“Every great dream begins with a dreamer. Always remember, you have within you the strength, the patience, and the passion to reach for the stars to change the world.” –Harriet Tubman
Harriet Tubman was born a slave in Maryland around the year 1822. She was one of nine children, and her parents struggled to keep the family together since they were treated more as livestock than humans. Unfortunately, their owner sold three of the family’s daughters. When he tried to sell the youngest son, Harriet’s mother and the other plantation slaves hid the baby. When both the owner and buyer approached the slave shack, Harriet’s mother vowed, “You are after my son; but the first man that comes into my house, I will split his head open.” The owner backed out of the sale, and young Tubman witnessed her first lesson in resistance.
At only five years old, Tubman acted as nursemaid to an infant, and if the baby started to cry, Tubman was whipped. Ever the rebel, she often ran away, fought back, or padded her clothing, so they finally had no choice but to assign her to manual labor in the fields and forests. She was devoutly religious as many slaves were; Bible stories of deliverance and salvation resonated with them and gave them hope. After sustaining a serious head injury, Tubman began having epileptic seizures and vivid hallucinations that she believed were messages from God. These revelations guided her throughout the rest of her life.
In 1849, when Tubman’s owner passed away, she escaped using the already established network of the Underground Railroad, which was operated by free slaves, white abolitionists, and Quakers. During the day, she would either hide in the forests and marshes or stay at a safe house, sometimes doing simple work to appear as a slave before moving to the next friendly house under cover of night.
Over the course of 13 expeditions, she encouraged and guided around 70 other slaves to freedom and earned her nickname “Moses”. They trekked during the harsh northern winter months, when the nights were long and people spent more time in their homes rather than searching for runaway slaves. These were extremely difficult journeys, but her continued visions of God fueled her unwavering faith. The passing of the Fugitive Slave Law of 1850 increased the danger for escaped slaves in all states, so Tubman led her groups to the United Province of Canada (now Ontario) which had completely abolished slavery under the British Empire.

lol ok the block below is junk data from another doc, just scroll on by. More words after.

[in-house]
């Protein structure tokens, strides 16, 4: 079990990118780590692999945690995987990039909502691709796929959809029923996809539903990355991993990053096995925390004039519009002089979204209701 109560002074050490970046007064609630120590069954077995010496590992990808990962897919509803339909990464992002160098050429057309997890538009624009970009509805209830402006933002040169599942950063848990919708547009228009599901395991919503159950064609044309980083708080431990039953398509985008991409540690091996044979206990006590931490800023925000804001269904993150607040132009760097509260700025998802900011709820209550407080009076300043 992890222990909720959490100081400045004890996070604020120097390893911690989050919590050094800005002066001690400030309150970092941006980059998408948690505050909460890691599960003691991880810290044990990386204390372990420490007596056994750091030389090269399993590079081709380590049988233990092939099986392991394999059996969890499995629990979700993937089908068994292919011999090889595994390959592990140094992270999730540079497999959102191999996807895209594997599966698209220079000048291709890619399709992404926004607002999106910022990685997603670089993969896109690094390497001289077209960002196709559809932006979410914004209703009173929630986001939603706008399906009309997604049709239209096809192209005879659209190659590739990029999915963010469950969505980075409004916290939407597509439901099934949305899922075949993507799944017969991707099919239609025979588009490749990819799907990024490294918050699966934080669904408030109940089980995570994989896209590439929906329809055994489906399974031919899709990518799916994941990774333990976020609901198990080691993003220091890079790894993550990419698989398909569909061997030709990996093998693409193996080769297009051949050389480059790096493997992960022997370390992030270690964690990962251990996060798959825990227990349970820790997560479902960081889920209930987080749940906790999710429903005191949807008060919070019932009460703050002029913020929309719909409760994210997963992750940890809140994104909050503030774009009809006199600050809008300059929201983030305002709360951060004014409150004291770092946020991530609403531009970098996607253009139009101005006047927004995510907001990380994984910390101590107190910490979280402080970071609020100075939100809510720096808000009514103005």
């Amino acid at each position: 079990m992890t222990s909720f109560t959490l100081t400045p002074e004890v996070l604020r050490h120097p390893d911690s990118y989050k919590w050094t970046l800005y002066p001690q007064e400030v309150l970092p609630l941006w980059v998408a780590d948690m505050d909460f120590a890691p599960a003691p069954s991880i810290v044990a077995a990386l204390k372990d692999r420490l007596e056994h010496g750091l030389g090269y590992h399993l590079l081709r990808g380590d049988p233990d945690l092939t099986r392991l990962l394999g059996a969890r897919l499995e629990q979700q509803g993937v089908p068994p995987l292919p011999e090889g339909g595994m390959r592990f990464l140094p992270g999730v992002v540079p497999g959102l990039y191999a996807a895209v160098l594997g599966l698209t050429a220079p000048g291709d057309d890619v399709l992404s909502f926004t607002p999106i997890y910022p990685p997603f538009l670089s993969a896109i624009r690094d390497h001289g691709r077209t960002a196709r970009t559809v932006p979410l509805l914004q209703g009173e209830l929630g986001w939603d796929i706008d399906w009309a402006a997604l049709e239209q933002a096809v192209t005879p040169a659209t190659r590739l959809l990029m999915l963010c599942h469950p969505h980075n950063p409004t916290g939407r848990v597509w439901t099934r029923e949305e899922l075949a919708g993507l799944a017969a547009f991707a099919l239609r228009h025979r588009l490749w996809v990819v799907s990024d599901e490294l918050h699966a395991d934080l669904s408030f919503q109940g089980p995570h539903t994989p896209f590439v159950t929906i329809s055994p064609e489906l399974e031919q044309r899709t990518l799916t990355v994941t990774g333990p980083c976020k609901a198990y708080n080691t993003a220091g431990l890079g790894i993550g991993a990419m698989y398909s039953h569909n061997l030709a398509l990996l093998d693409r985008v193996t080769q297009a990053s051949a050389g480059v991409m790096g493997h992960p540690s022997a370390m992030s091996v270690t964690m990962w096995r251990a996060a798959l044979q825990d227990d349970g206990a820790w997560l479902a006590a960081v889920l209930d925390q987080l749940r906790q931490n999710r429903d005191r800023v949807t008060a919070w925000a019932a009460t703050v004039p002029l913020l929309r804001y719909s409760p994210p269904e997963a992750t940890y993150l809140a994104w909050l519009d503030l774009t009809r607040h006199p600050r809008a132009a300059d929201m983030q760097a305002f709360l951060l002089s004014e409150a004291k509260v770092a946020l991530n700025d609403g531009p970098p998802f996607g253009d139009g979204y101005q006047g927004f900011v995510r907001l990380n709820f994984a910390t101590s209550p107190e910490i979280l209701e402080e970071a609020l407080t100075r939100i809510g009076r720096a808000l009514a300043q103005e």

Ten years after her escape from slavery, Tubman finally became a landowner. US Senator William H. Seward sold her a chunk of land in Auburn, New York, an area that was a hotbed of abolitionist activity. Her home became a safe haven for her friends and family. However, owning land did not slow down Tubman’s activism in the slightest.
When the Civil War broke out, she immediately saw the benefit of a Union victory even though Abraham Lincoln did not initially support the end of slavery. Using her experience in subterfuge and sneaking about in marshlands, Tubman led a group of Union scouts around Port Royal in South Carolina and successfully aided in the capture of Jacksonville, Florida.
At the raid at Combahee Ferry, she navigated three steamboats around Confederate mines, which made her the first woman to lead an armed assault during the Civil War. Once landed, the Union army set fire to the plantations and more than 750 slaves made their escape onto the steamboats. She continued to work for the Union as a scout, nurse, and liberator until the very end of the war, but she never received compensation until 1899 (34 years later) due to the government’s poor documentation of black soldiers.
In her later years, Harriet Tubman promoted the Women’s Suffrage movement. She made many speeches relating her vast life experiences and the sacrifices of other contemporary women as examples of women’s equality to men. And when the National Federation of Afro-American Women was founded in 1896, she was the keynote speaker for its first meeting.
Her seizures and headaches grew worse in her advanced age. At some point in the late 1890s, she was no longer able to sleep due to “buzzing” in her head, and she elected to undergo brain surgery with absolutely no anesthetic. Admitted to a rest home in 1911, she passed two years later of pneumonia.
Harriet Tubman was buried with semi-military honors at Fort Hill Cemetery in Auburn, New York.
Rooster stars in the history/spooky/society and culture/current events/everything show, Phone It In. She also covers the broad, daunting topic of ‘general history’ on History Lesson. Follow her on Twitter @SoBroRooster